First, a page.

On March 4, the approved packets were returned to the sponsors, beginning the allowed time allotment to collect signatures. The sponsors must gather signatures equivalent of 35 percent of the 17,653 ballots cast for the last presidential election, within 45 days. In other words, over 6,000 signatures need to be gathered by April 15. Those signatures must come from residents of the city, who are over 18 years old, registered to vote, and have read through a copy of the entire ordinance attached to the packet. In addition, the sponsors are required to have a verifier (think equivalent of a notary) to watch every resident sign with knowledge that everything was done appropriately.
On April 15, the sponsors should submit the gathered signatures, with verification pages, to Salt Lake County. The county then has to verify that every signature belongs to a resident who is over 18 and registered to vote. That process should take about one month.
After that entire process, the referendum could either be escalated to the Utah Supreme Court, or the issue could end up on the ballot, or potentially both.
The applicants of the approved development have been notified about the referendum and have been instructed not to proceed with construction until the process is completed.
Sponsors of the referendum will be encouraging residents to sign the petition until April 15. Many residents have been sharing the website, Unite for CH, in efforts to get the thousands of signatures needed.
“I think it needs to be kept in mind that this new land is not just for a high-density development, but it is for an unusually high-density development, and so we think Cottonwood Heights residents really should have the chance to vote on it. That is what the petition is all about,” said organizer for Unite for CH Jared Crocker.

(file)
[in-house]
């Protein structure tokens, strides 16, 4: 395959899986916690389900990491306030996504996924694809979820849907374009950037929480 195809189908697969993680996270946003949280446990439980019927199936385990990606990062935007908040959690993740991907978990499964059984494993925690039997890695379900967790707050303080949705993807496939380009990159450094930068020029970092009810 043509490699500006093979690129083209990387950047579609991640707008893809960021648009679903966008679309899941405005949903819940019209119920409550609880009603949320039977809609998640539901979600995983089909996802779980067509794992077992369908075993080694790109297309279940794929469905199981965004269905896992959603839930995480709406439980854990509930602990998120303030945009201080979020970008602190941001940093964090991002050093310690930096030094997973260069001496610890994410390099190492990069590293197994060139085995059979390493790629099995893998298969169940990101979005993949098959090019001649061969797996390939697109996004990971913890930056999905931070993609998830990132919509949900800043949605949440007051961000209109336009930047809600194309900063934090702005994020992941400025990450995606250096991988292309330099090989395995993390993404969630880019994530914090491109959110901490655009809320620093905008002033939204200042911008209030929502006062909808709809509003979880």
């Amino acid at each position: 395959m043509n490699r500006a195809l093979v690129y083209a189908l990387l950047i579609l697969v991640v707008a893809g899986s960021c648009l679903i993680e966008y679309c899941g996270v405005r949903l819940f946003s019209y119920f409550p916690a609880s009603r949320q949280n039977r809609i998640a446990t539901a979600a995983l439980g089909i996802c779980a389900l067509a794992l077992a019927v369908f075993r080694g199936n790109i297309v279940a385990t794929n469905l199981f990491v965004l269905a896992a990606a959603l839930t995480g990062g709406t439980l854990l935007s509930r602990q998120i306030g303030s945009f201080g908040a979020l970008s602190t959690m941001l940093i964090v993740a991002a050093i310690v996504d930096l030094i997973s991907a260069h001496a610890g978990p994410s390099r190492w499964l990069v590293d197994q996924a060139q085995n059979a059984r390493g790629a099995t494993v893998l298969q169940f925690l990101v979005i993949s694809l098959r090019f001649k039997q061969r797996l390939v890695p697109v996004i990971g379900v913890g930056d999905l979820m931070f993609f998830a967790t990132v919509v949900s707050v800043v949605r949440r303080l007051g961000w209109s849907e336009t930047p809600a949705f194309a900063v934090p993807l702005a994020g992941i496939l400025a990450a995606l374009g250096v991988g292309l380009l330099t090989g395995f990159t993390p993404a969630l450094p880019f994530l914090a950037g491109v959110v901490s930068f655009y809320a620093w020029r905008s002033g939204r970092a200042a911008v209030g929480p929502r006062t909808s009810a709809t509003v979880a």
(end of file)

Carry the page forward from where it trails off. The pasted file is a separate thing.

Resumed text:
One of the main issues Unite for CH presents refers back to the night of the vote. Only three out of the five members of the voting municipal body were present. “That is not strong representation for such an important issue — especially after the city planning commission had recommended against the plan — and so this petition effort will rectify that by letting the people vote on the law before it goes into effect.”
Additionally, supporters of the petition are wondering what this means for the PDD ordinance, as this is the first PDD to be approved. “It is valid to ask: do we really want to use it to approve larger-than-normally-allowed apartment complex, right alongside single-family homes? A precedent is being set for the whole city, and it makes sense that the city’s residents would get to vote in that situation.”
As of March 17, a new website has been reaching city residents, countering the position. CH Responsible Growth urges residents not to sign the referendum. It’s main claim is that the city needs responsible growth in the midst of the current state housing crisis, and the proposed development supports responsible growth.
The property in question is owned by numerous siblings of the Walsh Family. When they decided to sell their property, they were amazed by how much involvement arose from residents. The Walsh’s also grew weary by the lengthy process of getting their sale approved. “There were numerous hearings and tons of input from residents. All of that input really impacted the final project plan,” said Walsh.
“Our family has always known this far corner of Cottonwood Heights is ideal for apartments and condos,” Walsh said, noting the property is surrounded by apartments. “It is close to the freeway, transit hubs, and commercial developments. It is half a block away from a six-lane highway in one direction and I-215 in the other direction. We never protested when the other developments went in around us because we understood this was the best place in our city for development.”
As for the city, city funds cannot be used to advocate one way or another. City staff and officials can discuss the fact that a referendum has been filed and provide factual information, but can’t discuss the issue further. In other words, residents should not expect much communication on the part of the city pertaining to the petition.
For more information, visit www.uniteforch.com; www.chresponsiblegrowth.net; www.cottonwooheights.utah.gov and search for PDD; and/or www.cottonwoodheightsjournal.com and search for “Working with developers on newly created districts” or “What to do with Walsh farm?”